something spit ruefully from a mouth no longer willing to taste, the way wine, coffee, cigarettes,
even flesh can sour. If you could recall which tune he played, it might
all return in the odor of the candle guttering on the table next to yours, in the drawl
of the waitress telling the man behind the counter of the endless troubles she had
with her lover, her prairie-flat accent, the bend of a brow across the room
as someone frowned over the cigarette he was lighting, the pattern of whorl and scar
in the wood of the table where you sat, pattern endless and embellished as memory,
all might return in the recollection of that song though it would vanish within
the changing of a chord, the noise of someone’s cough, in whatever happened to remind you.
it was late afternoon, when sun made its unwelcome entrance into the room,
flattening all it touched and you were a student in philosophy, sucking the marrow
from the bones of the G.I. Bill, your wife gone to get a quick divorce on her way
to becoming a dancer or marrying a lawyer, and page nineteen of your thesis had been
rolled in the carriage of your Underwood for two weeks, frozen in the time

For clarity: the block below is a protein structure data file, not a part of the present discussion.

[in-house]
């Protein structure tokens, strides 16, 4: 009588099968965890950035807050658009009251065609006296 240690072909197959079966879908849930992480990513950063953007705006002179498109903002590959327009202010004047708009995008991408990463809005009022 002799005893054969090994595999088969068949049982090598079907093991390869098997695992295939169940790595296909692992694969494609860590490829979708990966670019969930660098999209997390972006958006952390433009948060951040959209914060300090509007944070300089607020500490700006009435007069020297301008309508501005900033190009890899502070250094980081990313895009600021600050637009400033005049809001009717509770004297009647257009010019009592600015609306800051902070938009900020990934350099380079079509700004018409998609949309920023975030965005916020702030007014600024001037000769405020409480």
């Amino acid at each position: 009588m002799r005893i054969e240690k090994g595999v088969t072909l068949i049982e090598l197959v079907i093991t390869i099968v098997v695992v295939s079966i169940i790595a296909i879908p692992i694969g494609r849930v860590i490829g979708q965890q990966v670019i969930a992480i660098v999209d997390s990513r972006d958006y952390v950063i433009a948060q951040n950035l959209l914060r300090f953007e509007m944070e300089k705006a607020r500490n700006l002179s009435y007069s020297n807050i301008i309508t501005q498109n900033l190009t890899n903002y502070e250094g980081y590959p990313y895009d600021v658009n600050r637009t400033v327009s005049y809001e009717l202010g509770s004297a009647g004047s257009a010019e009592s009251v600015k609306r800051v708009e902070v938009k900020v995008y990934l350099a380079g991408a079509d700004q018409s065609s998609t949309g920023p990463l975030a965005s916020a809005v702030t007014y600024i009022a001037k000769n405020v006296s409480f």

you came here to find, time to read the armloads of books you bought during two years
of working turns in the steel mill, closer to an earthly vision of hell than
fourteen months in Korea or three months healing in a stateside hospital,
rooms of fever and infected flesh. The short hours of class, the sprawled-out
afternoons and evenings of talk, of large ideas you knew would land you somewhere
so far had only led here, to this slow-warming afternoon, the choreography of chess,
and now the kid was offstage and Carlos was picking up his bishop like he meant
to do real damage this time. You could claim to have seen all along
that the kid had it, but you weren’t there for his next performance or the next.
You were in your tiny apartment with your books and records, swimming
in the slow-moving waves of your thesis, the troubled accumulation of each paragraph
letting you trust language a little less, so when you found yourself at a party
a few weeks later, dazed from typing all day, trying to put into words
all that has for centuries resisted being said, a little wine stunned you, and you dropped
into a chair near a circle of singers playing pass-the-guitar, and the kid
you’d heard at the coffeehouse was there, cocky, out of place, and when you stood
to get more wine, someone told you his name was Bob Dylan,
and he’d been a rock and roll piano player or a rodeo clown before ending up here,
and watching him, you knew how, a few years later, the Nashville pickers would
left their eyebrows when he arrived, these players who could lay down
two-and-a-half of the smoothest minutes that ever rolled out of a car radio
and who could do it every week, hired now by this mumbling Yankee hippie
who arrived without charts or finished songs, just a Canadian guitar player
to flash them the chords before a take. You could have been there,
but of course you were not. You were two when Bob Dylan got onstage in Dinkytown,
nine when he recorded in Nashville, and by the time you got to the party,